Gaps in hospital security policies put patient data at risk
The healthcare industry's focus on medical privacy and compliance has fostered a lack of awareness around the frequency, cause and seriousness of patient identity theft, according to the 2008 HIMSS Analytics Report: Security of Patient Data commissioned by Kroll Fraud Solutions, a provider of data protection and identity theft response services.

The report reveals a blind spot that hinders hospital efforts to contain the problem and reduce risk.

“Healthcare facilities are complex environments where information is stored and shared in a number of ways that are critical to patient well-being," said Brian Lapidus, chief operating officer of Kroll. "Until healthcare organizations expand their data security measures to address the threat of data compromise as well as privacy and compliance, patients will continue to be at risk.”

Key report findings include:
  • Regulatory loopholes in data management standards allow data breaches to go unreported, preventing an accurate measurement of frequency.
  • Only 56 percent of breached organizations notified the patients involved.
  • On average, respondents ranked their familiarity level with HIPAA at a 6.53 (on a scale of 1-7, with seven being the highest) and nearly 75 percent claimed a familiarity level of seven.
  • The high level of HIPAA familiarity stems from the commencement of audits and the resulting penalties for non-compliant facilities. The issue remains that HIPAA compliance is an insufficient proxy for risk mitigation, according to the report.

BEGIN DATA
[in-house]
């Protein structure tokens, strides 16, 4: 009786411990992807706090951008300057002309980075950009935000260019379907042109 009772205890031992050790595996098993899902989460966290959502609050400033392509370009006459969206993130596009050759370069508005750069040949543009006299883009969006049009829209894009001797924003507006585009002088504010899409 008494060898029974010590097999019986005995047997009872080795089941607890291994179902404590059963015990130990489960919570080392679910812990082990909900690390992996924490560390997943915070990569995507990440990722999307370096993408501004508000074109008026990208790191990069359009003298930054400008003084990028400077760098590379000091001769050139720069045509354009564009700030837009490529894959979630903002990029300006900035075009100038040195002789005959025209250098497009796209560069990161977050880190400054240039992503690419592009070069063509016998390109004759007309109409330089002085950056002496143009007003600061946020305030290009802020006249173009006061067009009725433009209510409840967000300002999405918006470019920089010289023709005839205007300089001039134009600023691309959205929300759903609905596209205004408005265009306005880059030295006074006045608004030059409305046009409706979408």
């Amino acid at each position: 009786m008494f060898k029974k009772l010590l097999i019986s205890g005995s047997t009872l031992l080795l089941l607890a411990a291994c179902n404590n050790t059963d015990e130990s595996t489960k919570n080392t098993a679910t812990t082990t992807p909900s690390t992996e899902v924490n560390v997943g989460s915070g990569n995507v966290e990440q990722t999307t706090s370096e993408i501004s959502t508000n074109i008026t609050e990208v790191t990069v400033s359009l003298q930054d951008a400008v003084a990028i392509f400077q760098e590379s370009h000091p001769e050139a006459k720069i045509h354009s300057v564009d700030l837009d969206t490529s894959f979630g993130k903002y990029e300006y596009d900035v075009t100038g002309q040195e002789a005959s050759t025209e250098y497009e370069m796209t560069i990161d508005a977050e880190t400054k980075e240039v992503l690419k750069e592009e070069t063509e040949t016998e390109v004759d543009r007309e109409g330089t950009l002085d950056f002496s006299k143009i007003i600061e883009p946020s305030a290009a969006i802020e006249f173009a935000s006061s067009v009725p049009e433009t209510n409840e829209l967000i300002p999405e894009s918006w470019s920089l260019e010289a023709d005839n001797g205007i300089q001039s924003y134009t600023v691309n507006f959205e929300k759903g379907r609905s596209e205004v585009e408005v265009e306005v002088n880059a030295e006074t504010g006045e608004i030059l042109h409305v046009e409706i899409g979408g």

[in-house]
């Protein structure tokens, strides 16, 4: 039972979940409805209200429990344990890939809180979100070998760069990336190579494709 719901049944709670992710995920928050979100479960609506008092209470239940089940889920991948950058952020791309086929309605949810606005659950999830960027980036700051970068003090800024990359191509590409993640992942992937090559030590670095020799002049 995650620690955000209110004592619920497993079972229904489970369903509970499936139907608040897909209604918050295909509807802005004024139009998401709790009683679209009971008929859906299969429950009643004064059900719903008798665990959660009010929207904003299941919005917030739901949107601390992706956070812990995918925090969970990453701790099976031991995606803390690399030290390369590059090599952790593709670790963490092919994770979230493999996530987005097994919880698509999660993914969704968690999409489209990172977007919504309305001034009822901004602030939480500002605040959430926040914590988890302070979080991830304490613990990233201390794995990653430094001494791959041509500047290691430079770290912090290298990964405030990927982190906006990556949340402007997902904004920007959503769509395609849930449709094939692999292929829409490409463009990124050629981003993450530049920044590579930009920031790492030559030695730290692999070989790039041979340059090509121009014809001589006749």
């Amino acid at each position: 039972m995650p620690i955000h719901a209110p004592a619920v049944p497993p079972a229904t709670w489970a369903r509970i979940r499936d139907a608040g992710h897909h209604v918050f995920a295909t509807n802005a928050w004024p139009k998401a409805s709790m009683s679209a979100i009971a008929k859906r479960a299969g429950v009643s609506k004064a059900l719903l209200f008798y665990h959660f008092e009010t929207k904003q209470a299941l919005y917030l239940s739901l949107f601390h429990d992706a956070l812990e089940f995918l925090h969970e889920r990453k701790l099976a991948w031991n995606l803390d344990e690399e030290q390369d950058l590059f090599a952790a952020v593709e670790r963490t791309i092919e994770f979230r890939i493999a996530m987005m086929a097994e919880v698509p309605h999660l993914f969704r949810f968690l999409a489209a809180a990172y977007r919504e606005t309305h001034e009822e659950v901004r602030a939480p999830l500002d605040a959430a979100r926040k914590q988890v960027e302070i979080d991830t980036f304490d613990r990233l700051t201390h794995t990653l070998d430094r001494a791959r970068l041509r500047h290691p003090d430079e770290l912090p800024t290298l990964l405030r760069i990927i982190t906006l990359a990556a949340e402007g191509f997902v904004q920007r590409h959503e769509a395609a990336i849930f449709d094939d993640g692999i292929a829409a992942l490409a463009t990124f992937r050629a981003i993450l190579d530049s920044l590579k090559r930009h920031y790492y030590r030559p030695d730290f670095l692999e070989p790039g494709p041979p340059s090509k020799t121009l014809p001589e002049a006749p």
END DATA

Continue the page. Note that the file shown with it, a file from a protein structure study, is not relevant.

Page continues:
Security policies place a greater emphasis on preventing violation of privacy than preventing fraud and malicious intent, according to the report. Of respondents who experienced a fraud-related breach, 62 percent identified the type of the breach as unauthorized use of information, while 32 percent cited wrongful access of paper records. The report authors noted that breaches attributed to malicious intent (i.e., stolen laptops/computers, deliberate acts by employees and cyber attacks) were noticeably absent.

The report also noted that healthcare organizations lack appreciation for the costs of a breach. Only 18 percent of breached organizations surveyed believed there was a negative financial impact, even though the average cost of a breach is estimated to be as high as $197 per compromised record and $6.3 million per incident.

"The number one priority of U.S. healthcare institutions is saving the lives of those in need and rightly so, I might add," said Lisa Gallagher, senior director of privacy and security for the Healthcare Information and Management Systems Society (HIMSS). "But patient safety extends beyond clinical care. This data tells us that organizations must also broaden their data security and risk management measures to address the threat of patient data breach.”

Among the 13 percent of respondents who revealed that their facility had experienced a data breach:
  • 48 percent indicated that "reprimanding the employee" is effective breach response, while 11 percent offer education as a solution.
  • 35 percent said that the security policy did not change after the incident.
The same percentage of respondents also said identity theft is three times as likely to happen at a larger facility (more than 100 beds) than a smaller facility (under 100 beds).

The report also indicated that healthcare organizations are focusing their security programs on employee education with nearly all respondents reporting that their organizations educate employees about the importance of maintaining patient data security. Almost 50 percent cited reprimanding or terminating the employee as an element of their organizations' breach response plan and 35 percent of breached organizations surveyed did not change their security policies after the incident.